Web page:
Native bacteria block Wolbachia from being passed to mosquito progeny

Native bacteria block Wolbachia from being passed to mosquito progeny

Native bacteria living inside mosquitoes prevent the insects from passing Wolbachia bacteria — which can make the mosquitoes resistant to the malaria parasite — to their offspring, according to a team of researchers. The team found that Asaia , a type of bacteria that occurs naturally in Anopheles mosquitoes, blocks invasion of Wolbachia into the mosquitoes’ germlines — the cells that are passed on through successive generations of an organism — thus stopping the insects from transmitting Wolbachia to their offspring. ” Wolbachia infects up to 70 percent of all known insect species, but is notably absent from some groups, including the Anopheles mosquitoes that transmit malaria,” said Jason Rasgon, associate professor of entomology, Penn State. Continue reading

Like cling wrap, new biomaterial can coat tricky burn wounds, block out infection


Like cling wrap, new biomaterial can coat tricky burn wounds, block out infection


Wrapping wound dressings around fingers and toes can be tricky, but for burn victims, guarding them against infection is critical. Today, scientists are reporting the development of novel, ultrathin coatings called nanosheets that can cling to the body’s most difficult-to-protect contours and keep bacteria at bay. The researchers are speaking about their materials, which they’ve tested on mice, at the 248th National Meeting & Exposition of the American Chemical Society (ACS), the world’s largest scientific society Continue reading

Pregnant women, fetuses exposed to antibacterial compounds face potential health risks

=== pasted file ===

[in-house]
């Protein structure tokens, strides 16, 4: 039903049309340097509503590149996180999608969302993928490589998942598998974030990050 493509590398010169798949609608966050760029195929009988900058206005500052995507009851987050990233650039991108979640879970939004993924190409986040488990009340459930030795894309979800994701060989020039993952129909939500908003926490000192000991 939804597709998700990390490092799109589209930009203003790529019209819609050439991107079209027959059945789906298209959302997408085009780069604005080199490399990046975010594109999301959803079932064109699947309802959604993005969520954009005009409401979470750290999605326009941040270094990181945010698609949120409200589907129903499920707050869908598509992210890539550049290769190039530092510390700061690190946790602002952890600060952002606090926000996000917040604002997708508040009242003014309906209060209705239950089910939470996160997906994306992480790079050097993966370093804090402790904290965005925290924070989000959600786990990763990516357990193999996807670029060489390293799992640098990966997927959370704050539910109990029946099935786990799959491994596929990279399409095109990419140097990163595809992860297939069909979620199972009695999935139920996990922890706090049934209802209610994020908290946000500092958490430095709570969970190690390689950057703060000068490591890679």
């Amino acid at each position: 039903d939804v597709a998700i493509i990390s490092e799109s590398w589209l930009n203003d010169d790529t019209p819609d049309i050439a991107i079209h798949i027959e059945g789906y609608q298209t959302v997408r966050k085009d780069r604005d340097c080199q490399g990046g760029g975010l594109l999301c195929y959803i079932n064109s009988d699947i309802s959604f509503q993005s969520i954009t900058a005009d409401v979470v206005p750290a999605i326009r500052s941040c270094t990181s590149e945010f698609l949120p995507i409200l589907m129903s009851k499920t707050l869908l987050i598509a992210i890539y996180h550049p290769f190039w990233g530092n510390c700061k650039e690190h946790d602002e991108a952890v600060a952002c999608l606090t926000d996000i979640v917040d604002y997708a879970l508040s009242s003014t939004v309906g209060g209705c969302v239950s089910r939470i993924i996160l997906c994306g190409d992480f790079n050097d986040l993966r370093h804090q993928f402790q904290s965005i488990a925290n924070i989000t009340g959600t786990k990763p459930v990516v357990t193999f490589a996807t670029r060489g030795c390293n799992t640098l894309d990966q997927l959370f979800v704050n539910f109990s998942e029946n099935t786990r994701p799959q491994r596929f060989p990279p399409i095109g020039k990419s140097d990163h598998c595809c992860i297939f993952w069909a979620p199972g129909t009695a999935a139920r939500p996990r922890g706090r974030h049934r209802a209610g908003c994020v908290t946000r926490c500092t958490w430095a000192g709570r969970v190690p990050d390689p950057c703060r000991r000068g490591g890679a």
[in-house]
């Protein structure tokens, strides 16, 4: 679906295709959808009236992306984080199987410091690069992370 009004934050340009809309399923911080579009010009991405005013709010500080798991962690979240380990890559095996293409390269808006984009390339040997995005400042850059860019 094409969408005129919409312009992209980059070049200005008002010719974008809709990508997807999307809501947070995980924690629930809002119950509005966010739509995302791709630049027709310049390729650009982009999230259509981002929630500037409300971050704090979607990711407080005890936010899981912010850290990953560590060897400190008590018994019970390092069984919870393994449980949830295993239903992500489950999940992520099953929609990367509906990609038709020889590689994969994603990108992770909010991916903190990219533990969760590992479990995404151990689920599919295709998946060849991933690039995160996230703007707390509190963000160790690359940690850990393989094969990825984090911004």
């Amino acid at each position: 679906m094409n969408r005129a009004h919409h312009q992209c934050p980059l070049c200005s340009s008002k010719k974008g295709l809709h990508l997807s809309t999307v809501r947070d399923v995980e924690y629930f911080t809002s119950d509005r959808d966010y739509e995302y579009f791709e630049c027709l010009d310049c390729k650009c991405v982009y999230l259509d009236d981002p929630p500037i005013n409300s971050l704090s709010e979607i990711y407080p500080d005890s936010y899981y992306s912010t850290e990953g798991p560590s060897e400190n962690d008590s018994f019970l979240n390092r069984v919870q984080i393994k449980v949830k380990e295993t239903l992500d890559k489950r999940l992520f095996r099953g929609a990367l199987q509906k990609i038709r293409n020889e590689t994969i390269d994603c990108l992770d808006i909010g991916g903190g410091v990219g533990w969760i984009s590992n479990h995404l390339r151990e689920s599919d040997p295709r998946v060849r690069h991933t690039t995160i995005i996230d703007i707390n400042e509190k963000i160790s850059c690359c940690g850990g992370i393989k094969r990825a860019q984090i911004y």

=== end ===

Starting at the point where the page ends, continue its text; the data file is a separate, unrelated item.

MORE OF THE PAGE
Pregnant women, fetuses exposed to antibacterial compounds face potential health risks 


As the Food and Drug Administration (FDA) mulls over whether to rein in the use of common antibacterial compounds that are causing growing concern among environmental health experts, scientists are reporting today that many pregnant women and their fetuses are being exposed to these substances. Continue reading

Trauma before enlistment linked to high suicide rates among military personnel, veterans, research finds

Trauma before enlistment linked to high suicide rates among military personnel, veterans, research finds

High rates of suicide among military service members and veterans may be related to traumatic experiences they had before enlisting, making them more vulnerable to suicidal behavior when coping with combat and multiple deployments, according to the findings of several recent studies presented at the American Psychological Association’s 122nd Annual Convention. Experiencing child abuse, being sexually victimized by someone not in the service and exhibiting suicidal behavior before enlisting are significant risk factors for service members and veterans who attempt or commit suicide, according to experts with the National Center for Veterans Studies (NCVS) at the University of Utah Continue reading